— November 2, 2017
If the mere thought of overhauling your marketing strategy gives you anxiety, I get it. It’s time-consuming. There’s a lot of hard work involved. And, of course, there’s always the risk that the new strategy will sink your business, decimate the lives of everyone you love and reduce all of your hopes and dreams to ashes.
Alright, changing marketing strategies isn’t that scary, but it sure can be daunting. And while it might be tempting to avoid the trouble altogether and stay the course, sometimes a change is necessary.
If your business is due for a change, take a deep breath. I’m here to help. (And before we go too far, let’s make something clear: I’m a marketing guy, not an organizational development expert. I’ll be simplifying some complex ideas and providing recommendations that are appropriate for small businesses. If you’re a multinational corporation planning a major strategic change, my recommendation is actually much simpler: go hire a consultant.)
Now then. To ensure your new strategy is best positioned for success, I’ve outlined four important considerations below. But first…
How to Know When to Change Strategies
The question of when and how often a business should update their marketing strategy is related to a whole variety of forces – the industry, target buyers, market trends, sales cycle and other specific needs a business may have. That’s why you need to create a structure to plan, track and reassess your strategy, tweaking and potentially overhauling as warranted.
For many companies, that system looks more or less like this:
- Build a detailed strategy designed to achieve your business goals
- Monitor your results. Quarterly reviews are an excellent opportunity to review your goals, tactics and the outcome of your efforts to make sure you’re on track to hit your milestones
- Think small. Monthly reviews are a great way to keep individual channels on track
Reviewing your efforts on a monthly and quarterly basis will help you determine if a strategy shift is in the cards.
Keep in mind that changing the direction of your marketing strategy is not a decision to make lightly. After all, careful planning alone takes a lot of time, not to mention the hours and costs spent on implementation and potential lost revenue as you work to establish a footing in new areas. More importantly, when the change is significant, the effects will ripple through your entire business. If that ripple in turn throws your whole company out of balance, it can be difficult to right the ship – especially if you lose good people in the process.
Which brings us to…
If you’ve been thoughtful and intentional with your hiring practices, your team is likely your greatest asset, and everyone is clear on their roles and responsibilities. But what happens when you shift your marketing strategy?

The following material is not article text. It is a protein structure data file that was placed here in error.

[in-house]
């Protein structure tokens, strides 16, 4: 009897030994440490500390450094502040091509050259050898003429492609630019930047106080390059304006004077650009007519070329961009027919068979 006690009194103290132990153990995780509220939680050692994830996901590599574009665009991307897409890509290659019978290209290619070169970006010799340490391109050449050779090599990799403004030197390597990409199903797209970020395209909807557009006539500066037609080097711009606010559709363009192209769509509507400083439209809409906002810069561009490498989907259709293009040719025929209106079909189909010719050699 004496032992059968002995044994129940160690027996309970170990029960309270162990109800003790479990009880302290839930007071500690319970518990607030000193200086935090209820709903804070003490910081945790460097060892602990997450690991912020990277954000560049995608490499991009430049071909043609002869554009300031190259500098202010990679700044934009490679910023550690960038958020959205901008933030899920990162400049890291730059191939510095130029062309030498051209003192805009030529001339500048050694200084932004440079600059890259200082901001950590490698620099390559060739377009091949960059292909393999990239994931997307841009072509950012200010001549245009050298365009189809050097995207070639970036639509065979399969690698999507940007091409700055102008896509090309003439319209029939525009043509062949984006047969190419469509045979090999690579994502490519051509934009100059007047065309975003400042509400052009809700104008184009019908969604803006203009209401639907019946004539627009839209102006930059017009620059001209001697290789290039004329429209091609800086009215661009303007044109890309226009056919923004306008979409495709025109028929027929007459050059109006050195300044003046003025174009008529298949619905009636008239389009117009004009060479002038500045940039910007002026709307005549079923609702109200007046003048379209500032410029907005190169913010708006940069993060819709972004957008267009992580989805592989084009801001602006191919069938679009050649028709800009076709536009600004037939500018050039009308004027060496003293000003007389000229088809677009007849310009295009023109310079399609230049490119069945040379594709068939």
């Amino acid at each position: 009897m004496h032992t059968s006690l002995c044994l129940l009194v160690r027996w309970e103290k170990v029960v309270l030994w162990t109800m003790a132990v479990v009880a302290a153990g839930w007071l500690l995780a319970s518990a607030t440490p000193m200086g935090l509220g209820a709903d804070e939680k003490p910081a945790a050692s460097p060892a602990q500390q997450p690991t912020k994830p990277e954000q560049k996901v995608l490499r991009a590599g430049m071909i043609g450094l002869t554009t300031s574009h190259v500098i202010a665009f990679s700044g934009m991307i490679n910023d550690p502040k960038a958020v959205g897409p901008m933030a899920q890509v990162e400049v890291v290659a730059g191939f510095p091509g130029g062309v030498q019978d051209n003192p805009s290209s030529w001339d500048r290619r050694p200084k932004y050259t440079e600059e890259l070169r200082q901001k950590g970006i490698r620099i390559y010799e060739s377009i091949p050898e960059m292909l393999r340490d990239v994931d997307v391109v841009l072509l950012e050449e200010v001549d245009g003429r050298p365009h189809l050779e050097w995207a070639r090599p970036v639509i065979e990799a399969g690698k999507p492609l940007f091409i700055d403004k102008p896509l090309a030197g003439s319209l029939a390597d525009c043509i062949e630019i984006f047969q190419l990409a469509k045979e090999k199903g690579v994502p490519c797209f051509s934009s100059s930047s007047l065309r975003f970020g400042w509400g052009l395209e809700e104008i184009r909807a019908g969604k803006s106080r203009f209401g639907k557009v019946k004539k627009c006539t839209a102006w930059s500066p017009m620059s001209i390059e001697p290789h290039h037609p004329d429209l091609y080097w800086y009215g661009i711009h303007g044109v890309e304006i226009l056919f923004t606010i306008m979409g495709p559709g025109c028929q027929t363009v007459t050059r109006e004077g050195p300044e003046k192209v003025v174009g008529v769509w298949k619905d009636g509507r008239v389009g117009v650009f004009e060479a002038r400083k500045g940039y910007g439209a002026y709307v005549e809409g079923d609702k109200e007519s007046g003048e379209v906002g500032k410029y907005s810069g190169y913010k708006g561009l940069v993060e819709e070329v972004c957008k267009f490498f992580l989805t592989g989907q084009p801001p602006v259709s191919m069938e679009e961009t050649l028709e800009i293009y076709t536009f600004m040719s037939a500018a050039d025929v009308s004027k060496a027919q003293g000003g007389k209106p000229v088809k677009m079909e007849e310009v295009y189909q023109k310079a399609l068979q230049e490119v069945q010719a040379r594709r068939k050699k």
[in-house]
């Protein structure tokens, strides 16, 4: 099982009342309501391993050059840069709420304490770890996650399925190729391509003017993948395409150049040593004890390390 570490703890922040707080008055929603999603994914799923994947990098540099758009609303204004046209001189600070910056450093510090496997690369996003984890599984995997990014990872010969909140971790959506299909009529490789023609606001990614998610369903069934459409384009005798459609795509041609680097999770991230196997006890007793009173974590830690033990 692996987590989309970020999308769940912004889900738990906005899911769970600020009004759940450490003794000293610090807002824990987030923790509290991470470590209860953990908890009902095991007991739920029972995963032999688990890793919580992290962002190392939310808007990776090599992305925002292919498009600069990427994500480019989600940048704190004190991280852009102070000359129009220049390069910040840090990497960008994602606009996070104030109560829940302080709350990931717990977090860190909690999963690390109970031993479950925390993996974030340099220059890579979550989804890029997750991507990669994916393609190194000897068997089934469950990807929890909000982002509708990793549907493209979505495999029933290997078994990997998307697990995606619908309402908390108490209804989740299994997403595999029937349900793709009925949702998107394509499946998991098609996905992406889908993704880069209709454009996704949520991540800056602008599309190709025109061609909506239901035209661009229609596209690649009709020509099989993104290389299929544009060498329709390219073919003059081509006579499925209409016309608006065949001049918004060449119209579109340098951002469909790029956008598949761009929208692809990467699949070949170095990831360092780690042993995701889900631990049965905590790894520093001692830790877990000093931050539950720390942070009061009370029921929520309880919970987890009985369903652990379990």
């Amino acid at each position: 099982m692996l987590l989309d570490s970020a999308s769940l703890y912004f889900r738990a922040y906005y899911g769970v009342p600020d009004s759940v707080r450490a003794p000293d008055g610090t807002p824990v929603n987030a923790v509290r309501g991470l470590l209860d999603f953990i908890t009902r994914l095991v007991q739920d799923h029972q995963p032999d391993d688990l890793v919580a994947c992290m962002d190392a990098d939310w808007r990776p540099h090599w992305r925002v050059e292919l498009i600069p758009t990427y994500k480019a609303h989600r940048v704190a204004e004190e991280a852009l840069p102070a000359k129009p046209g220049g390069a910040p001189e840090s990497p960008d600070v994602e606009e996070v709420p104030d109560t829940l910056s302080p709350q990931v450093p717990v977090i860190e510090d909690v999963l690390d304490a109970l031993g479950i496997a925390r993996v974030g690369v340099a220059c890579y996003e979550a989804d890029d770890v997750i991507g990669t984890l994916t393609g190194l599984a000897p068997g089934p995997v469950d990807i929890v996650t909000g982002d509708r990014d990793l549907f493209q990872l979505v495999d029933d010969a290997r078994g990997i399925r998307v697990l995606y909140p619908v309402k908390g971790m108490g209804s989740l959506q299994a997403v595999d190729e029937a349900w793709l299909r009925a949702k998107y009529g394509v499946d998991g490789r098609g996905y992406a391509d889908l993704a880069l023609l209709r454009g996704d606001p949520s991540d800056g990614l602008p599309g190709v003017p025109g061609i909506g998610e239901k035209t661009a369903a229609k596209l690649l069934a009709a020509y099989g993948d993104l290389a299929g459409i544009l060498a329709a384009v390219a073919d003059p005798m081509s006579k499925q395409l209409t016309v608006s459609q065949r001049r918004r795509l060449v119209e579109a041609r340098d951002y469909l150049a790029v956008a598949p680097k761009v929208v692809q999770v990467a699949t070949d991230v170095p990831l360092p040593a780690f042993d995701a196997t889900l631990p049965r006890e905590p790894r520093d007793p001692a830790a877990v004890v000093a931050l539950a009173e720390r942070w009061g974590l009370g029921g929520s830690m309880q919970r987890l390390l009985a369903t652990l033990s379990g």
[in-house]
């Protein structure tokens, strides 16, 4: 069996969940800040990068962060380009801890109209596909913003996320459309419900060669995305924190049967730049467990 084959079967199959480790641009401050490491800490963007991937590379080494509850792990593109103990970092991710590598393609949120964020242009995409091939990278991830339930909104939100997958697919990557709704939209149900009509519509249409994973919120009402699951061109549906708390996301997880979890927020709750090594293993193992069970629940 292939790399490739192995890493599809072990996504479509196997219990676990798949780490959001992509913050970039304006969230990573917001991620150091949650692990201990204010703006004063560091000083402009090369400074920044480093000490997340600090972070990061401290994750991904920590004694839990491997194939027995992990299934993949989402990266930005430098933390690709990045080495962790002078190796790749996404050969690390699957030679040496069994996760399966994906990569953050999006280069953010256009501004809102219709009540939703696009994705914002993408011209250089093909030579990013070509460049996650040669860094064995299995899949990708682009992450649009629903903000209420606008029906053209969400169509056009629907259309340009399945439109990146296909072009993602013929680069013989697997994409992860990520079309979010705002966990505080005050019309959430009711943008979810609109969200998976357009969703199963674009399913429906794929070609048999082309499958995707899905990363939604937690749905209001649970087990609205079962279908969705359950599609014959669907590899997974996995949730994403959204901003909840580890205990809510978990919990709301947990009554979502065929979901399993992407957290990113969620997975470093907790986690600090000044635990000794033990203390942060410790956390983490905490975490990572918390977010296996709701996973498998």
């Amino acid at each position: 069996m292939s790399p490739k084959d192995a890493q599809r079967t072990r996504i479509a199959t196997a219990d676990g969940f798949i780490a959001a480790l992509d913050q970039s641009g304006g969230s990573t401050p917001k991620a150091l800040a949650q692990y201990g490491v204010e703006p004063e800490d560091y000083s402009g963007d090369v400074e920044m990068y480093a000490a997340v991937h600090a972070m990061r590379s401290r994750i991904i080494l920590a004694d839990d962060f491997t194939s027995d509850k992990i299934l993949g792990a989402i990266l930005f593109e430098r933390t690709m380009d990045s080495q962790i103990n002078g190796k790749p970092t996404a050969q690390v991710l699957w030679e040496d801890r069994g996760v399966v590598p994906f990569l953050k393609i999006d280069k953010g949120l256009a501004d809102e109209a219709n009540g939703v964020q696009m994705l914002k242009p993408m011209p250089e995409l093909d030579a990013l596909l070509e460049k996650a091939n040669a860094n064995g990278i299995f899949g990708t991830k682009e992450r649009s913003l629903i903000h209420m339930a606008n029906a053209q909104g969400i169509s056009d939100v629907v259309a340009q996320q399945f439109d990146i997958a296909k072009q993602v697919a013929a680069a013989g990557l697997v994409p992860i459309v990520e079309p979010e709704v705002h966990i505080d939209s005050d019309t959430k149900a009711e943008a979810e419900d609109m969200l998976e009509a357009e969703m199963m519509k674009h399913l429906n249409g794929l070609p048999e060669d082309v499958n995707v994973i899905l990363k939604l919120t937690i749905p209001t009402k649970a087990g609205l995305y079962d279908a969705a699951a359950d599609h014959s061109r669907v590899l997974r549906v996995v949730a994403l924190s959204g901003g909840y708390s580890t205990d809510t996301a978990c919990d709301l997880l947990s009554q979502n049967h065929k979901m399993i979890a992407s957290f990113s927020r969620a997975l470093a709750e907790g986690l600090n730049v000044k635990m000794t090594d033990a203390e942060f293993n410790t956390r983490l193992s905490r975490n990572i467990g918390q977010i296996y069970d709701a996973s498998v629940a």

For example, let’s say you decide to move away from outbound sales and focus on inbound marketing. What is the plan for your outbound sales team? Will they still be clear on what is expected of them, and will they still have the skills, desire and capacity to do the work?
It’s worth considering how your new strategy will affect the daily responsibilities of your people and the chain of command. Coordinate with HR to figure out what communication needs to happen for a seamless transition.
Your work is your company’s output: the services, products, profit, revenue, change or impact you’re making in the community – on a business level and on the team and employee levels.
Unless the plan is purely to cut costs in preparation of a merger or acquisition, a change in strategy is typically developed for the very purpose of improving a business’s output. That said, even if that’s the motive, it’s important to consider what impact the new strategy will have on all levels of the work being performed.
Your Systems and Structure
Perhaps you have a small team of resourceful collaborators, or maybe you have a large, distributed workforce with rigid duties and outsourced talent all over the country. Either way, your business is built on systems, structures and processes that keep your business running efficiently.
A significant strategy change warrants a full review of these systems and structures. With the new direction, do they still provide the organization, guidance and capacity your need in order to see your plan through? What rules, policies, structures or processes will need to evolve?
If you enjoy a strong company culture, this is a big one. Along with the tangible elements you can control and map out – like your culture code, mission statement and values – there are the unspoken ideals, personalities, attitudes and goals that motivate your team to perform and which guide your hiring and firing.
Will a new strategy align with the culture? Will it help it? Strain it? Consider interviewing a few employees who exemplify your culture to see how they feel about the change.
Considering the Interrelation Between These Factors
One last thing to keep in mind is that a change in any one of these four aspects business affects everything it’s connected to. Your business is in balance because each aspect is in sync (i.e. your structure is aligned with your culture, which is aligned with your team, which supports your work – and so on).
There’s plenty here to think about, and while I may not have made the prospect of changing marketing strategies feel less daunting, I hope this framework provides some assurance that you’re avoiding any major missteps if and when you decide it’s time for a change.